Shares are unclaimed because of various reasons, including heirs not being aware of their inheritance and misplacement or loss of share certificates.
Tobacco major ITC accounts for the biggest chunk of such shares by value. It held 13.71 million unclaimed shares worth Rs 3.6 billion, the data as of end-December, analysed by Business Standard, shows. Gems and jewellery leader Titan Company held 1.71 million shares worth Rs 1.6 billion. Mining company Vedanta’s unclaimed shares number 3.4 million, worth about Rs 957 million.
The numbers of shareholders involved are 7,083 in the case of ITC, 1,502 in the case of Titan, and 3,980 in Vedanta.
The amounts gain significance in the light of recent provisions that require transferring such shares to the Investor Education and Protection Fund (IEPF).
Based on latest shareholding as of December-end. Value is based on share price as on April 9, 2018; Sources: BSE, Business Standard analysisAnkit Singhi, partner, Corporate Professionals, an advisory firm, said the transfer provisions came with the Companies Act of 2013. Companies were earlier required to transfer dividends unclaimed for seven years to the IEPF. This provision was made applicable to transfers of shares too, and came into effect when a revised provision was notified in 2016.
Even if there are pending dividends, investors can avoid a transfer if they have claimed dividends at least once over a seven-year period, according to Singhi.
“Shares are not transferred if a dividend is claimed in any of the preceding seven years,” Singhi said.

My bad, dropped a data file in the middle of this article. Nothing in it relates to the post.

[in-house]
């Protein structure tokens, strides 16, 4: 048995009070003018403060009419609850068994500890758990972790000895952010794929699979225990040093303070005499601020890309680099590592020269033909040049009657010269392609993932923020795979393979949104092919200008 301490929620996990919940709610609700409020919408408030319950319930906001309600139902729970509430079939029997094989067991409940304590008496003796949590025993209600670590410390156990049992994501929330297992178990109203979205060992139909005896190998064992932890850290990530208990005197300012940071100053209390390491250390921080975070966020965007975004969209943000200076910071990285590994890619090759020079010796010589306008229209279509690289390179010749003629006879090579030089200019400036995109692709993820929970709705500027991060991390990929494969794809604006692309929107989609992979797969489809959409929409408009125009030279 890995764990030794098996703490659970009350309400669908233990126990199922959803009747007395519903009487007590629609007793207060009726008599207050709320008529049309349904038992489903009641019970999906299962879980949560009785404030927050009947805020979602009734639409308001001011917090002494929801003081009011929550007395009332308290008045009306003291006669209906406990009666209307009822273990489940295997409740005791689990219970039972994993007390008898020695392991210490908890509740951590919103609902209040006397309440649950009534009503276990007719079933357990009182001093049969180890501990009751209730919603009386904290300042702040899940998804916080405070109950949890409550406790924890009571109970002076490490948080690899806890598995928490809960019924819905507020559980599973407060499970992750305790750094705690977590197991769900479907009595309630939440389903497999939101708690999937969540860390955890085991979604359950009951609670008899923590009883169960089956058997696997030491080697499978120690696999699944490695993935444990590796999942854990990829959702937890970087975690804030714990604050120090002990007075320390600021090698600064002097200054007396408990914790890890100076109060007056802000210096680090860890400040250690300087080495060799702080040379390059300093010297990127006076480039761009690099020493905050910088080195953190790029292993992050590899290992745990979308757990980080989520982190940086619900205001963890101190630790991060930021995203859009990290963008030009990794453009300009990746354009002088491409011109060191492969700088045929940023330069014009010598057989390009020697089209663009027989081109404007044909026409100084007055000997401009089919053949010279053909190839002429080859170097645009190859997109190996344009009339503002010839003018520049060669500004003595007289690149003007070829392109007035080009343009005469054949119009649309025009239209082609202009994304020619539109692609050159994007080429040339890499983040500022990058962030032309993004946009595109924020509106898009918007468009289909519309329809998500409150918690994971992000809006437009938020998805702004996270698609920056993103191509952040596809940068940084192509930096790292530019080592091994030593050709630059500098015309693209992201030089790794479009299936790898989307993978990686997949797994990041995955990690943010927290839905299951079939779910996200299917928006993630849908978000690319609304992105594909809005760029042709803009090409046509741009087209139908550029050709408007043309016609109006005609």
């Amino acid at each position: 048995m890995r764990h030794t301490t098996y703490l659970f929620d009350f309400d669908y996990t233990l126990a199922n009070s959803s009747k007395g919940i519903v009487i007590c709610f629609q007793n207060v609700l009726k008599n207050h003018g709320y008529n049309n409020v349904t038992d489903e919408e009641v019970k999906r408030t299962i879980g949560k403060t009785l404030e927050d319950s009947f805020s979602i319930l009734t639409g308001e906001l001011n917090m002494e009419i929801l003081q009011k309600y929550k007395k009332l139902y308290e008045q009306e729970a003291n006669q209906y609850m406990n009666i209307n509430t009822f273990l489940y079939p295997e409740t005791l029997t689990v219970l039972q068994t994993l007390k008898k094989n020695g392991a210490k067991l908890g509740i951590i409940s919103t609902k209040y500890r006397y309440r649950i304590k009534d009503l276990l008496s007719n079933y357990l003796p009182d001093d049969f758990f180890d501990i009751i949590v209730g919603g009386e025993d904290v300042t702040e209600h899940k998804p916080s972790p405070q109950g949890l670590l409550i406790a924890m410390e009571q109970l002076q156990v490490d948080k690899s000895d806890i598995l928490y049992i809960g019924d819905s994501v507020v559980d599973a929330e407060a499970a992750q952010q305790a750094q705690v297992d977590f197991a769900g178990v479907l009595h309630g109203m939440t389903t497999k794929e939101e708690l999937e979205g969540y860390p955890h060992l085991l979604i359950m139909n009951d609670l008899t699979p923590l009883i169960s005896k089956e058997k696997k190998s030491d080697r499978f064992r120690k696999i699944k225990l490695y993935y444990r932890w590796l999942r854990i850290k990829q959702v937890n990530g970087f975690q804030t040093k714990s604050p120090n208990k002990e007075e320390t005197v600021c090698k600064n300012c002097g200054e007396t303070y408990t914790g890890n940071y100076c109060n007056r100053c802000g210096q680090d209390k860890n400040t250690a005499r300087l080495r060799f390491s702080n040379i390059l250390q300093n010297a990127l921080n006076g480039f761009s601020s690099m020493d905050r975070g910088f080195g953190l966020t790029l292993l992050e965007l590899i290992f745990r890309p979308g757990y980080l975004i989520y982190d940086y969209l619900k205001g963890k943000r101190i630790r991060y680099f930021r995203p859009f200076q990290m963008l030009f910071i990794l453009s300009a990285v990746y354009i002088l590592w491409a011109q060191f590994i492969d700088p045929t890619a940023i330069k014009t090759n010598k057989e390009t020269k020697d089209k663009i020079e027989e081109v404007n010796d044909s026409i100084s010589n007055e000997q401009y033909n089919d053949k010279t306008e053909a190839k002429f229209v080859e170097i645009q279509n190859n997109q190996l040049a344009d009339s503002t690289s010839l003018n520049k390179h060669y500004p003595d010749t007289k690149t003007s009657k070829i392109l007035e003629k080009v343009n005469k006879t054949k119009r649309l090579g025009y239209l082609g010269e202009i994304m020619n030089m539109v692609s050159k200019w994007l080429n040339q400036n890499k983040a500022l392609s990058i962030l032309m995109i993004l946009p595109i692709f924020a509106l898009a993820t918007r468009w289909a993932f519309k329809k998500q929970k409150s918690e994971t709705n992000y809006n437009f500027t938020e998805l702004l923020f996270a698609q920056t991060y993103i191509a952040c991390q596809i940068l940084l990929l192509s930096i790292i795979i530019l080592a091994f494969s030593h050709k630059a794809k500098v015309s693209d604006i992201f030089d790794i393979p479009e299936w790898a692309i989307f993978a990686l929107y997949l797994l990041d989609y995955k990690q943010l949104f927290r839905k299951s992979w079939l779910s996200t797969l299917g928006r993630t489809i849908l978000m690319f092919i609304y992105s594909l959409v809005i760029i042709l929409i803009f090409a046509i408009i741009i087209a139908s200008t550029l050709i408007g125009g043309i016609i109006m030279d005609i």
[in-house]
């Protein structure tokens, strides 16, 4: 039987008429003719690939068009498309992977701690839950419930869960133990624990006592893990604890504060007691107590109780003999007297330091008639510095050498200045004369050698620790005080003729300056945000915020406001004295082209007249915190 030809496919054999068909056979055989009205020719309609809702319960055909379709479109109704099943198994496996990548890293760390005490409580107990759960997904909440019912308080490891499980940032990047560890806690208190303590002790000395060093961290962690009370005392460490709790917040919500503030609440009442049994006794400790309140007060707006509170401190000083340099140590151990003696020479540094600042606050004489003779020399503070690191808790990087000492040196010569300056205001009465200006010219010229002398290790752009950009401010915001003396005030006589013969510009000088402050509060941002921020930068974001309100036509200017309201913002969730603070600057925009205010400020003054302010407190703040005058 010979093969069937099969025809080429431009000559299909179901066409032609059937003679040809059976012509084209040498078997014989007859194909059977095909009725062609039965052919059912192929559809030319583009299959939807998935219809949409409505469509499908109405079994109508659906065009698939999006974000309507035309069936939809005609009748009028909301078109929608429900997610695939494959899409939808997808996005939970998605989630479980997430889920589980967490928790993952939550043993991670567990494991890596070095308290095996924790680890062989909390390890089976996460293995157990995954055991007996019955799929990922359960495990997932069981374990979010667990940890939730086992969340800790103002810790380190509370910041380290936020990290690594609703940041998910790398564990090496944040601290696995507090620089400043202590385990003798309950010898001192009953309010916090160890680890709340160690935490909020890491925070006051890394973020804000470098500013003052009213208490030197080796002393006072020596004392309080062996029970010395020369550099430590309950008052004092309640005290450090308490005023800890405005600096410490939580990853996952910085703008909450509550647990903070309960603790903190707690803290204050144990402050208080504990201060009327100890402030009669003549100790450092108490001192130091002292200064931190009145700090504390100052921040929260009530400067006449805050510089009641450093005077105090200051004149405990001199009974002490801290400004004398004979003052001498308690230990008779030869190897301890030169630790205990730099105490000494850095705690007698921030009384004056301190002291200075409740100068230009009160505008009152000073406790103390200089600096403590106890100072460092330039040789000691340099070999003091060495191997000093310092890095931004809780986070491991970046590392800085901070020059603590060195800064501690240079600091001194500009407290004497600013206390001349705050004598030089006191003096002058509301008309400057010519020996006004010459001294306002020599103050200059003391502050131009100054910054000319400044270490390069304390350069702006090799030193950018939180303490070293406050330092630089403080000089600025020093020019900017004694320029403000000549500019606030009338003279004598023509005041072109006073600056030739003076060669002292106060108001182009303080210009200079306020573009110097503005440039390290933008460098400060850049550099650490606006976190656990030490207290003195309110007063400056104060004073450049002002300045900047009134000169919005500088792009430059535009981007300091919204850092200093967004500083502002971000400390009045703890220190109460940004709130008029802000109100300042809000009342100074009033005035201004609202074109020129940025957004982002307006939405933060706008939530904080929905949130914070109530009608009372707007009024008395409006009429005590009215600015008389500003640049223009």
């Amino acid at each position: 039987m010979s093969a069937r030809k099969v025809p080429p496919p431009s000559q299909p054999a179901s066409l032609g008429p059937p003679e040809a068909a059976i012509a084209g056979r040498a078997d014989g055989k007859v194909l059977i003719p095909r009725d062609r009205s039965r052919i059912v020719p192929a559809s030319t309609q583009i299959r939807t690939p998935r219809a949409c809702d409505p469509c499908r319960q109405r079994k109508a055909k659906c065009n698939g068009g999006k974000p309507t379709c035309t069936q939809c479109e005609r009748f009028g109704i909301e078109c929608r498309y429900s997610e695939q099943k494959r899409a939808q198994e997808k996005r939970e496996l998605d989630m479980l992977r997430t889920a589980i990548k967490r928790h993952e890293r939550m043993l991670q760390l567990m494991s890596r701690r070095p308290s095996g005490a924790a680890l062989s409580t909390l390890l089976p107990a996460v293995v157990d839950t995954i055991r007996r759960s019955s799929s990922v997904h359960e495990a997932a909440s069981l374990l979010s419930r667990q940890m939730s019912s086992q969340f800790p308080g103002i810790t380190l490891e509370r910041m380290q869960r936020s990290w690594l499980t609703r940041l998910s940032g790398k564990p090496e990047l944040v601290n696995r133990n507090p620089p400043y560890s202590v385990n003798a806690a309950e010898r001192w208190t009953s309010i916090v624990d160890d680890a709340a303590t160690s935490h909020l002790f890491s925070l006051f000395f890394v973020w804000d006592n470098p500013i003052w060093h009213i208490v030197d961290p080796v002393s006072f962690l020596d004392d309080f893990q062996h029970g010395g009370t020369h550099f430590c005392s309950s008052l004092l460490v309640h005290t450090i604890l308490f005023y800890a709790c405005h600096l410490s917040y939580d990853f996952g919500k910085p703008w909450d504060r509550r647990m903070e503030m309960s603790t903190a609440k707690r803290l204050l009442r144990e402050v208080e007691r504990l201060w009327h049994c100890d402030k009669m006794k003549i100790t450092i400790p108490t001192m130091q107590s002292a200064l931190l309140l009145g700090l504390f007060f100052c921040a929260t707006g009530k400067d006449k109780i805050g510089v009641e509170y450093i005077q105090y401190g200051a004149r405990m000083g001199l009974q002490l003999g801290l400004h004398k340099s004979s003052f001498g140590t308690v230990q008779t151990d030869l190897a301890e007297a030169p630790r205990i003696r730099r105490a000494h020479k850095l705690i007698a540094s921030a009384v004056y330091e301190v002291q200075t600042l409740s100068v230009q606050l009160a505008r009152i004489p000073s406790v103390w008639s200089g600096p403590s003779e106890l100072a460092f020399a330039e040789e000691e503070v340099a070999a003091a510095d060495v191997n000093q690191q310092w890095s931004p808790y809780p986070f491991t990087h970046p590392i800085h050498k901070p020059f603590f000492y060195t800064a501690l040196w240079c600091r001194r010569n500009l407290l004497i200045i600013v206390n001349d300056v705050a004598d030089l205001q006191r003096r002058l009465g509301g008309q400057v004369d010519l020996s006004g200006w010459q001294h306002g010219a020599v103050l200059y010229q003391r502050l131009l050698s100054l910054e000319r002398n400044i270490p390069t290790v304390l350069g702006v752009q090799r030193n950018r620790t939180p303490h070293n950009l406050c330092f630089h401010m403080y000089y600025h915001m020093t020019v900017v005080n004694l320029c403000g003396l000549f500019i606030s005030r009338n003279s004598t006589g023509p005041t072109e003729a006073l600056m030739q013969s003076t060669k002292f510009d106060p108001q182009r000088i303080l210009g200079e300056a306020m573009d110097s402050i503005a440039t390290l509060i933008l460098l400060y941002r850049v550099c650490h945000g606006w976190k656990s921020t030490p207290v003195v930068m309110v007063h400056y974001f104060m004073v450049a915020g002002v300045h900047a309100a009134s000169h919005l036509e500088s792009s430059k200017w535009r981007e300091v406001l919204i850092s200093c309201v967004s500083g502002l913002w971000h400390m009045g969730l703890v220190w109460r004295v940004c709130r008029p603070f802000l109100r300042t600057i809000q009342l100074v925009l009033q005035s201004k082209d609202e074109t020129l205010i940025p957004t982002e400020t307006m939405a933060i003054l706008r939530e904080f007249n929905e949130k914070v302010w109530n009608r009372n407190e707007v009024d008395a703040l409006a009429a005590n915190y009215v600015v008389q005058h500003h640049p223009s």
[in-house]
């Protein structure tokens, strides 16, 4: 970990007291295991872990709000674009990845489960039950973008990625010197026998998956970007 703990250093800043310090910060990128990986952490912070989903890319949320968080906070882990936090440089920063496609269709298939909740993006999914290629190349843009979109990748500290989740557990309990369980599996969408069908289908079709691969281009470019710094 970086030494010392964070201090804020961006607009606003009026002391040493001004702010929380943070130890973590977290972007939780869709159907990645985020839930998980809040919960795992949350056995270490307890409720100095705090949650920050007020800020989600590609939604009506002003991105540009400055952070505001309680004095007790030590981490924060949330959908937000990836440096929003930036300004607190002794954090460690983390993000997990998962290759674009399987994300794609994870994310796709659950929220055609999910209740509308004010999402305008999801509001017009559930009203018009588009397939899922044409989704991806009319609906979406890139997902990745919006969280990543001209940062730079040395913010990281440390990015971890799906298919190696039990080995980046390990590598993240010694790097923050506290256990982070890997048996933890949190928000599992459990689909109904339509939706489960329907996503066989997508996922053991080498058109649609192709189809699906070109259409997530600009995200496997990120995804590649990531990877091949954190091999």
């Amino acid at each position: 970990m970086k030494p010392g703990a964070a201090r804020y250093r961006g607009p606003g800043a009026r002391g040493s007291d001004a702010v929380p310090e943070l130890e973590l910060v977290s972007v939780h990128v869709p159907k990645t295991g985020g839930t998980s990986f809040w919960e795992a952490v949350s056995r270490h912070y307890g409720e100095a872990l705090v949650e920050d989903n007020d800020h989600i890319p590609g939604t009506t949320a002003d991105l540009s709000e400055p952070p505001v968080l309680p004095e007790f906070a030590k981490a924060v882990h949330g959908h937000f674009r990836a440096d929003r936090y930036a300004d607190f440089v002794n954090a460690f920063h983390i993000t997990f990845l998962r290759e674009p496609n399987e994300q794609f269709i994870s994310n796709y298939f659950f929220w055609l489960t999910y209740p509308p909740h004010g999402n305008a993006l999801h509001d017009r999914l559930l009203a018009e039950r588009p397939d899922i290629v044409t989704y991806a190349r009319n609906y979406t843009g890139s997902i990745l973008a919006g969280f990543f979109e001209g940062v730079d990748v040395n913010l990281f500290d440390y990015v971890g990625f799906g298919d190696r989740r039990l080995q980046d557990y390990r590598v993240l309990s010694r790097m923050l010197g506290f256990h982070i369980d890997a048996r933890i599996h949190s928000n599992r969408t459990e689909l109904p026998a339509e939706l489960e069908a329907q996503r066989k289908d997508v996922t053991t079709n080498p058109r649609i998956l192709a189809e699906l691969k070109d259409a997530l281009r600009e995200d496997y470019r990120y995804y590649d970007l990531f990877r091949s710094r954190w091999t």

At least some transfers have happened. Zee Entertainment Enterprises included the following note as part of its records. “During the quarter ended December 31, 2017, 111,070 unclaimed equity shares held by 2,124 shareholders were transferred to the beneficiary account of the IEPF authority, according to Section 124(6) of Companies Act, 2013. These included 45,629 undelivered shares held by 116 shareholders reported under Regulation 39 of Securities and Exchange Board of India (Sebi) listing regulations,” it said.
The move to mandate this came after fraudulent transfers in such shares came to light.
Sebi had debarred registrar and share transfer agent Sharepro Services (I) from the market in its order of March 22, 2016. The order noted that unclaimed dividends and shares of people, including a deceased shareholder, were fraudulently usurped.
Hinesh Doshi of the Investors’ Grievances Forum said the transfer should not pose a problem so long as the government acted as custodian and no attempt was made to sell the shares. Currently, they can be reclaimed by filing a refund claim form with the IEPF.
Companies can make it a practice to identify shareholders before such transfers are made, said Bhavesh Vora of the Investor Education and Welfare Association.